But what's even more concerning is that "high-risk drinking" increased by nearly 30%, meaning more people were finding themselves having four or five - or more - drinks per day at least once a week.
"The results of this study call for a broader effort to address the individual, biological, environmental and societal factors that influence high-risk drinking and [alcohol use disorder] and their considerable consequences and economic costs to society ($250 billion) to improve the health, safety and well-being of the nation", the authors, Bridget F. Grant, S. Patricia Chou and Tulshi D. Saha, wrote in the study. The demographics also included older Americans, minorities and people with lower levels of education and payment. One in eight American adults, or 12.7 percent of the US population, now meets diagnostic criteria for alcohol use disorder, according to the study.
However, the group that saw the highest increase in alcohol abuse disorders actually wasn't women or minorities.
The juvenile drinking is on the rise in America and so is the consumption of alcohol by adults which has increased manifold.
The findings suggest "a public health crisis", the researchers say, given the fact that high-risk drinking is linked to a number of diseases and psychiatric problems, as well as violence, crime and crashes. High-risk drinking and AUD, for instance, increased for women by 57.9% and 83.7%, respectively - compared with increases of just 15.5% and 34.7% for men. There were also increases in the rate of AUD among 12-month alcohol users (35.7%) and high-risk drinkers (17.2%). Among black people, it increased by 92.8 percent.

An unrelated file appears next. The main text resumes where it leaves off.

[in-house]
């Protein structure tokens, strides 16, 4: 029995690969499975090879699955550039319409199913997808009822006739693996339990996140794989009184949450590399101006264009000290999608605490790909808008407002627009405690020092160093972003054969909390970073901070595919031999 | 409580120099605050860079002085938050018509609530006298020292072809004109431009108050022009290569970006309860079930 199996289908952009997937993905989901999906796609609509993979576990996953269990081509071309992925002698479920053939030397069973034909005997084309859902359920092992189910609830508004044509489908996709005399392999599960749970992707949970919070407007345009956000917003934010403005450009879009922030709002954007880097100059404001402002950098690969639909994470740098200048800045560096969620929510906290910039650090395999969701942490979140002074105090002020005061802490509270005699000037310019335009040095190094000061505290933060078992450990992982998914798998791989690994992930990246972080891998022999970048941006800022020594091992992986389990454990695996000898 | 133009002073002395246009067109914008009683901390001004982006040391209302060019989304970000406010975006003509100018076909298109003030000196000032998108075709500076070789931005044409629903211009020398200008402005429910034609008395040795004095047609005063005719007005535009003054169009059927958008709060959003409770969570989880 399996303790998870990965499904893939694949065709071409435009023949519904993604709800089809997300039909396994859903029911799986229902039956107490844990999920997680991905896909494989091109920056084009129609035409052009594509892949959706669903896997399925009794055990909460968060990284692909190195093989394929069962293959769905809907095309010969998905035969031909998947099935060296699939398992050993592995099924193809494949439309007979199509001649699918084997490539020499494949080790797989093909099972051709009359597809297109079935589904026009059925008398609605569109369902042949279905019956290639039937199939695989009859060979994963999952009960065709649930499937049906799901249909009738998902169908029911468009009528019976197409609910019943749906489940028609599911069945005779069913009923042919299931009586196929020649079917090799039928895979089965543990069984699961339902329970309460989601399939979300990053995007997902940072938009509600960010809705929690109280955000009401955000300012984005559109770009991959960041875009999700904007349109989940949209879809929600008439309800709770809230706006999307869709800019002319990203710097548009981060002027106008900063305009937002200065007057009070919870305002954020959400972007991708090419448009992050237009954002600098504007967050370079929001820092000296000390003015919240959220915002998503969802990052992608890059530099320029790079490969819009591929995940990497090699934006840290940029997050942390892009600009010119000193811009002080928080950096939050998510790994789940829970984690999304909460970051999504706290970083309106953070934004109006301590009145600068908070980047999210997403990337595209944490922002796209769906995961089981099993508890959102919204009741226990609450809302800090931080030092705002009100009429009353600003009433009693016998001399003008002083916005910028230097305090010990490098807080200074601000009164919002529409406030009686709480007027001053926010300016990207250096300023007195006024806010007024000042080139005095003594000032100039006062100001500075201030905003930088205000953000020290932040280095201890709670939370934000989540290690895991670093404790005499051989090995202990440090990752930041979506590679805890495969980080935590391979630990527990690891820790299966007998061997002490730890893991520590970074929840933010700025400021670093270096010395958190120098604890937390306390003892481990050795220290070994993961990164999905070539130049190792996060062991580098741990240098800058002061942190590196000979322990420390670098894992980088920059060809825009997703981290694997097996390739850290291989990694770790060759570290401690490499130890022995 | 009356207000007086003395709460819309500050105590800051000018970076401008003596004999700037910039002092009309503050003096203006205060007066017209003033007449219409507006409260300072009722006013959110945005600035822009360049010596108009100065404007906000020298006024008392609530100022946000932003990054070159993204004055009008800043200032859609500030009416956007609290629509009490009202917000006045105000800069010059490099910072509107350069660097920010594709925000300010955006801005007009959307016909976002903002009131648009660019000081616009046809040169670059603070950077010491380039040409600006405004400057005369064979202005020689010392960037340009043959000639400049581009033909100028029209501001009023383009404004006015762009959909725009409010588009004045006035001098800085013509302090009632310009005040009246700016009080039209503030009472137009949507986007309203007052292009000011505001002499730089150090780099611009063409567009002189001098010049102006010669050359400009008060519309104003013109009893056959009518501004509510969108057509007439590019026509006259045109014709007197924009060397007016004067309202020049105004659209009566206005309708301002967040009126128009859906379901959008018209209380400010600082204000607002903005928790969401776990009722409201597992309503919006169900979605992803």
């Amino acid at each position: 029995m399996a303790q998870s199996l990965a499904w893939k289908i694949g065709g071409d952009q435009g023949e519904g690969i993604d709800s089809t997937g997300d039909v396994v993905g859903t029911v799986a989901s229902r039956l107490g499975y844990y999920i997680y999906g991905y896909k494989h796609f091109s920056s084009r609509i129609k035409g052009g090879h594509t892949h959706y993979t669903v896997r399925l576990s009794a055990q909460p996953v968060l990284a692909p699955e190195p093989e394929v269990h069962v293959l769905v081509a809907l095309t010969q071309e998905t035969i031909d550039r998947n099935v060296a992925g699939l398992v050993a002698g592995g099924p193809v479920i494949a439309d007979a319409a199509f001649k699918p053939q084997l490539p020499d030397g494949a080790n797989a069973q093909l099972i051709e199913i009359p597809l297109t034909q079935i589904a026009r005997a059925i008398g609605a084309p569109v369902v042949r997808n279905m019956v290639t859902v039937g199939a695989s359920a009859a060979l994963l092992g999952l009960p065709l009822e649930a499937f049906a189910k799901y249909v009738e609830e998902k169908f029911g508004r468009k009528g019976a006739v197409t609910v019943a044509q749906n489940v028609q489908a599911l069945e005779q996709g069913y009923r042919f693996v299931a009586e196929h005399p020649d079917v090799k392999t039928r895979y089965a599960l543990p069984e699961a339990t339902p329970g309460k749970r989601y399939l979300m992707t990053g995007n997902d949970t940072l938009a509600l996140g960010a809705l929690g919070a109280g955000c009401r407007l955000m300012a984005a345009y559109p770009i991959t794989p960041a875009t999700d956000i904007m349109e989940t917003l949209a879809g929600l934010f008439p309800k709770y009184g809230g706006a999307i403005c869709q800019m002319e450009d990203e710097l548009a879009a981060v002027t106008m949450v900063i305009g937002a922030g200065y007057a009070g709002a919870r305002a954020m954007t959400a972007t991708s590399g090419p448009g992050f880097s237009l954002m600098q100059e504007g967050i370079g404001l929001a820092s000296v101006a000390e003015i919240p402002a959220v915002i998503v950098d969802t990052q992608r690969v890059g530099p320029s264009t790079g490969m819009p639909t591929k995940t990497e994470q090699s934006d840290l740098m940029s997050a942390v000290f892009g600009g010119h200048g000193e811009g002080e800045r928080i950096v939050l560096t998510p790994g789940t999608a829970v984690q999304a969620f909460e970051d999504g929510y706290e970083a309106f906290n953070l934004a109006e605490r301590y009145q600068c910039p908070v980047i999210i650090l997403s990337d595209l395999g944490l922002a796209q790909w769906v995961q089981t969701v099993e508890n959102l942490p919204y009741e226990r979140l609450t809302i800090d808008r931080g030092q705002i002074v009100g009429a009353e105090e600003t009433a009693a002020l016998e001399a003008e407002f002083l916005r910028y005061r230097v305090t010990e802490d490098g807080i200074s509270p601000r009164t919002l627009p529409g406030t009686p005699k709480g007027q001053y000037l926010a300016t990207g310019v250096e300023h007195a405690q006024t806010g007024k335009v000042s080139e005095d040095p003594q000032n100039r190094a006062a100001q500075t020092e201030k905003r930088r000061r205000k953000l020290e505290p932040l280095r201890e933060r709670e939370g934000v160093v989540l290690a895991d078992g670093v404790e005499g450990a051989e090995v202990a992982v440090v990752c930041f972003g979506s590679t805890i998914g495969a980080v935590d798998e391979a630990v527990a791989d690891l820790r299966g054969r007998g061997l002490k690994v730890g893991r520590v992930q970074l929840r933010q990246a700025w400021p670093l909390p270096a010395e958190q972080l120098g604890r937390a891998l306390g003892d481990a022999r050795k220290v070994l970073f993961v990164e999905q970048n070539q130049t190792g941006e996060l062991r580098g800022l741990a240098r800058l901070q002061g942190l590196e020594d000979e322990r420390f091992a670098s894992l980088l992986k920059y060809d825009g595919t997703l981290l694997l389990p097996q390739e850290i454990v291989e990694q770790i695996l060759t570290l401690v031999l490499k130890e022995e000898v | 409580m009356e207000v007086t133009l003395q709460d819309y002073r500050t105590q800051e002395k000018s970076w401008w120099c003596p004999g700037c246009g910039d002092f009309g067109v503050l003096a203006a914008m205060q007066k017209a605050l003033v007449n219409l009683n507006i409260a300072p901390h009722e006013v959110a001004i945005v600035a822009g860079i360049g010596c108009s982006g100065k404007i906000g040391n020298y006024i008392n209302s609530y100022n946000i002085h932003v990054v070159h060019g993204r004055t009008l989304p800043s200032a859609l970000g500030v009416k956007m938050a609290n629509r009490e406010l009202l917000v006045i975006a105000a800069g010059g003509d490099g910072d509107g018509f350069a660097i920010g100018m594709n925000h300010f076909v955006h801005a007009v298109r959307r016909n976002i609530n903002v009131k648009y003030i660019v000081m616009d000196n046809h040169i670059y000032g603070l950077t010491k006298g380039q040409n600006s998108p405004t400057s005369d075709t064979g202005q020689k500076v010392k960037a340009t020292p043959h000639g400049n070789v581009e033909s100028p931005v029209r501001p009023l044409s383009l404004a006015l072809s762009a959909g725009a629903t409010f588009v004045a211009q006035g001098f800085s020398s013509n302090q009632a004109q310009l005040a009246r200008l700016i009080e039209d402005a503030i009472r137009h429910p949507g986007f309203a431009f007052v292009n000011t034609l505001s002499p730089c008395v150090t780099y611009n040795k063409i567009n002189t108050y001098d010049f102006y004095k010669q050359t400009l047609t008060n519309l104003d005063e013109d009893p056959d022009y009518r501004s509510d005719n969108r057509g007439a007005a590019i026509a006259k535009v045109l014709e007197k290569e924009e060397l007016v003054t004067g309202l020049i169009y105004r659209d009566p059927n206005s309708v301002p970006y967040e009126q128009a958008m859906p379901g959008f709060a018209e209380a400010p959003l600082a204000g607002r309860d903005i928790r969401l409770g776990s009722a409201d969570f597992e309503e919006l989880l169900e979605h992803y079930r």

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And among older adults, abuse and dependence more than doubled.
The authors of the study also said these increases go unnoticed because of other damaging substances. And it's worrying, because older adults at are a high risk of death, injury or disease connected to alcohol use - from falls, for instance, or from adverse interactions between drugs and drinking.
Overall, alcohol use disorders rose by nearly 50%, affecting a projected 8.5% of the population during the first research period, and 12.7% during the second.
These trends troubled researchers, who wrote "these findings portend increases in many chronic comorbidities in which alcohol use has a substantial role". While there was no clear reason as to the increases, researchers claimed it constitutes a "public health crisis" on par with the current national opioid crisis. The study noted that less than 10% of AUD cases are treated, while Psychology Today reported that only 19.8% of those with AUD even seek treatment in the first place.
"Light drinking has been shown to be helpful for people's health overall, but heavy drinking can lead to some harms and impairment", Deborah Hasin, the study's lead author and a Columbia University professor, said to Business Insider.